Michael R. Macdonald, MD
Bay Area Facial Plastic Surgeon
4.5 out of 5 stars 11 reviews

Approaches to lower eyelid surgeries

+1

The lower eyelids must be evaluated in terms of excess skin, protruding fat pads (bags), and laxity of the eyelid.  Only after properly assessing these issues, can the best approach be determined. 

It appears that your concern may be fullness of the lower eyelids without excess skin.  Fat transposition is a good option because it does not result in a hollowed out look and uses the local fat to fill in the depression beneath the bags.  In essence it decreases fullness in one place and fills another, therefore you get 2 benefits with this technique.  Fat transposition may be performed through either the inner or the outer approach.  Because you don't require removal of excess skin, the inner eyelid approach may be better for you.

Michael Baroody, MD
Danbury Plastic Surgeon
5.0 out of 5 stars 4 reviews

Best blepharoplasty techniques

+1

Your photo is difficult to analyse but I can tell you that there is rarely a need to do a lower blepharoplasty for fat repositioning or fat removal with an external incision. If there is a need to remove skin then you do need an external incision but it does not appear that you would require that. You can have your lower eyelid skin tightened with a chemical peel or fractionated co2 laser if it is slightly crepey or loose.

Jason B. Diamond, MD
Beverly Hills Facial Plastic Surgeon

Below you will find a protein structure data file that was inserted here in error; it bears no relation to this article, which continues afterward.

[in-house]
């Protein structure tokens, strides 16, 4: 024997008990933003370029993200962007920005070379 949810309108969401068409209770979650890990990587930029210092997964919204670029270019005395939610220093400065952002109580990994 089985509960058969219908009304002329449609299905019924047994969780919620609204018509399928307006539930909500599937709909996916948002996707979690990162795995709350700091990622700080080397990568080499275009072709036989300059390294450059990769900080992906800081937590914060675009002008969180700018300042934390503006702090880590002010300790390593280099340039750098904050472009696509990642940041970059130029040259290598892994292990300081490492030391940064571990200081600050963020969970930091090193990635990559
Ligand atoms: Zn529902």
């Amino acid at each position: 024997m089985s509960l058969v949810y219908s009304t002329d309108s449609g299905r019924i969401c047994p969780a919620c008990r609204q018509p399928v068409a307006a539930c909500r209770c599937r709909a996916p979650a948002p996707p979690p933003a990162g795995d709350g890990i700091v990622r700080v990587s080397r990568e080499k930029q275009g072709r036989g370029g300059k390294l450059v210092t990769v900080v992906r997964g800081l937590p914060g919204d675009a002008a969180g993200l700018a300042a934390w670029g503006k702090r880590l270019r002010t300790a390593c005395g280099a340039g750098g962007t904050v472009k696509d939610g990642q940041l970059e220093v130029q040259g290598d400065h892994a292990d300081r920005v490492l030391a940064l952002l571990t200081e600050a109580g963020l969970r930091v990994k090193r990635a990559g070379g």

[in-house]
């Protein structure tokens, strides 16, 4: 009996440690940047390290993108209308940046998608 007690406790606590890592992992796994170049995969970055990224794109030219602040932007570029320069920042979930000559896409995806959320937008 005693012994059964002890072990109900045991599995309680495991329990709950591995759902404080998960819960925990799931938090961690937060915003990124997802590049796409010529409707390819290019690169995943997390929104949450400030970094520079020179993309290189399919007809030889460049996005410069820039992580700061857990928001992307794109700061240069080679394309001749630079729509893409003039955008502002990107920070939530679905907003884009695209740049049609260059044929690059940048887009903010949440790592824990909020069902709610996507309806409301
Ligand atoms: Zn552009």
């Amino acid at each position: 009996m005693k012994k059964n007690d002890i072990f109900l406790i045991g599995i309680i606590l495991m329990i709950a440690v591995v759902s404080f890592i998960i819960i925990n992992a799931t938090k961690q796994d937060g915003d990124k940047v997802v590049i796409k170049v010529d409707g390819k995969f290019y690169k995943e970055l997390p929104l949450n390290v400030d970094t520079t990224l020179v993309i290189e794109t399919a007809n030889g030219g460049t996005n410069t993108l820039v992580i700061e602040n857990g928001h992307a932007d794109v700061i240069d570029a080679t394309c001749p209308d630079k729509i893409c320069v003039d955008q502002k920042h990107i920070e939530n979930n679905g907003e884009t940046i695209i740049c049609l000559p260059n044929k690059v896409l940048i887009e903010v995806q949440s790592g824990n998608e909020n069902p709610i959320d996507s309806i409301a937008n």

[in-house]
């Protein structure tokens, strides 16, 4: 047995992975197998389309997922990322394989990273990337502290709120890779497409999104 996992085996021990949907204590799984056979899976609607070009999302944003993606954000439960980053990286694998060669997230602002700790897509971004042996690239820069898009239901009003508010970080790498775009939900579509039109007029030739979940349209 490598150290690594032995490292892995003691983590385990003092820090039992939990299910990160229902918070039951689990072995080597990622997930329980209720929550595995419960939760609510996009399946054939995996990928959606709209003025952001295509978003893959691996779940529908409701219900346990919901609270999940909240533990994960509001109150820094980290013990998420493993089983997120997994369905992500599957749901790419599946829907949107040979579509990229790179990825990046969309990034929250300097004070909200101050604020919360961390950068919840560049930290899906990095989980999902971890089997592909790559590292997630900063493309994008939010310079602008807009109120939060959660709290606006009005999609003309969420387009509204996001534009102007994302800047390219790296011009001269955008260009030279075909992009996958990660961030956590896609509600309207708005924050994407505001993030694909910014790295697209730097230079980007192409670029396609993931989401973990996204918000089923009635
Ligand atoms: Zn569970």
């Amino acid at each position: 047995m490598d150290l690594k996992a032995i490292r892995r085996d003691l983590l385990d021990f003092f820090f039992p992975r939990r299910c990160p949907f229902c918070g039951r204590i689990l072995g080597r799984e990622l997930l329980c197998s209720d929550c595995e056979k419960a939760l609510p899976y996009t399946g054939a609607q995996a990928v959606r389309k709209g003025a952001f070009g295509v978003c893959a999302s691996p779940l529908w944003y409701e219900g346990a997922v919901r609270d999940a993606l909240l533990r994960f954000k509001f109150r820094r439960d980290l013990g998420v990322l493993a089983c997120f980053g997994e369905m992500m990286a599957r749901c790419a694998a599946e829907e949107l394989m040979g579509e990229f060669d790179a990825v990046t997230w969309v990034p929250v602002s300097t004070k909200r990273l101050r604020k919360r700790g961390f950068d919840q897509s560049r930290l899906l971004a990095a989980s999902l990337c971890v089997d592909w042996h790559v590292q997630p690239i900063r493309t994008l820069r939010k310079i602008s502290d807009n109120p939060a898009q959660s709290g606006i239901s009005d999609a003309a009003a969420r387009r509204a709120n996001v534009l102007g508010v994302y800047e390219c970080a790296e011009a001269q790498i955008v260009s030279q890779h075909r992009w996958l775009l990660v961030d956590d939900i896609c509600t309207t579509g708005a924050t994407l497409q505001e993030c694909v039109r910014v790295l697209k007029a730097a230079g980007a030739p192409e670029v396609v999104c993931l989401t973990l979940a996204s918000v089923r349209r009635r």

4.5 out of 5 stars 3 reviews

Eyelid surgery techniques

+1

As has been said, the "inside" technique (transconjunctival) is for fat removal or redraping which you don't need. Also, I will bet that in a non-smiling picture when the little roll of skin below the lashes is gone, you would be wise not to do any kind of bleph at this point. The last thing you want to do is to take out skin and have the lid pull down.

Make sure you understand that lower lid surgery of any kind cannot produce the kind of tight smooth lower lid that you can by putting your finger on your cheek and pulling laterally. This is a frequent expectation mismatch among patients.

Richard P. Rand, MD, FACS
Seattle Plastic Surgeon
5.0 out of 5 stars 51 reviews

These answers are for educational purposes and should not be relied upon as a substitute for medical advice you may receive from your physician. If you have a medical emergency, please call 911. These answers do not constitute or initiate a patient/doctor relationship.